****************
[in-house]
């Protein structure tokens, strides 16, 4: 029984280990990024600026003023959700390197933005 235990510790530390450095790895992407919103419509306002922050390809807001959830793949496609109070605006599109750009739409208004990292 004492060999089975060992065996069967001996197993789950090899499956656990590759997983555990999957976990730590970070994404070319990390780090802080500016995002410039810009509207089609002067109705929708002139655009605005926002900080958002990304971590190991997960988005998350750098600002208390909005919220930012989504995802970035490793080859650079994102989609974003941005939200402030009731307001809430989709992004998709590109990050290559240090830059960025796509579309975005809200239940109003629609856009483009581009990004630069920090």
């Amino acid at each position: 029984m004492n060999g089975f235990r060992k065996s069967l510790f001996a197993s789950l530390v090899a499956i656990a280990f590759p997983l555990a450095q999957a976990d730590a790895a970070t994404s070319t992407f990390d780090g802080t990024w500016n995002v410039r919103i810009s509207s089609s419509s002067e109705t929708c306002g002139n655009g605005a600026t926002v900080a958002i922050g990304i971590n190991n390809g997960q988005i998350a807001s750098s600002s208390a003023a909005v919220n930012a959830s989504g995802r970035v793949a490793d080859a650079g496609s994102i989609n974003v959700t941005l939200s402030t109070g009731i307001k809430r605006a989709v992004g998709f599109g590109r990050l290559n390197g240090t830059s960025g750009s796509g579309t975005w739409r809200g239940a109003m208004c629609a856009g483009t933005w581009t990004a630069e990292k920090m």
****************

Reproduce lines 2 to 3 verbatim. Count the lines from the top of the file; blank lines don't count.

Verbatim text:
């Protein structure tokens, strides 16, 4: 029984280990990024600026003023959700390197933005 235990510790530390450095790895992407919103419509306002922050390809807001959830793949496609109070605006599109750009739409208004990292 004492060999089975060992065996069967001996197993789950090899499956656990590759997983555990999957976990730590970070994404070319990390780090802080500016995002410039810009509207089609002067109705929708002139655009605005926002900080958002990304971590190991997960988005998350750098600002208390909005919220930012989504995802970035490793080859650079994102989609974003941005939200402030009731307001809430989709992004998709590109990050290559240090830059960025796509579309975005809200239940109003629609856009483009581009990004630069920090």
């Amino acid at each position: 029984m004492n060999g089975f235990r060992k065996s069967l510790f001996a197993s789950l530390v090899a499956i656990a280990f590759p997983l555990a450095q999957a976990d730590a790895a970070t994404s070319t992407f990390d780090g802080t990024w500016n995002v410039r919103i810009s509207s089609s419509s002067e109705t929708c306002g002139n655009g605005a600026t926002v900080a958002i922050g990304i971590n190991n390809g997960q988005i998350a807001s750098s600002s208390a003023a909005v919220n930012a959830s989504g995802r970035v793949a490793d080859a650079g496609s994102i989609n974003v959700t941005l939200s402030t109070g009731i307001k809430r605006a989709v992004g998709f599109g590109r990050l290559n390197g240090t830059s960025g750009s796509g579309t975005w739409r809200g239940a109003m208004c629609a856009g483009t933005w581009t990004a630069e990292k920090m």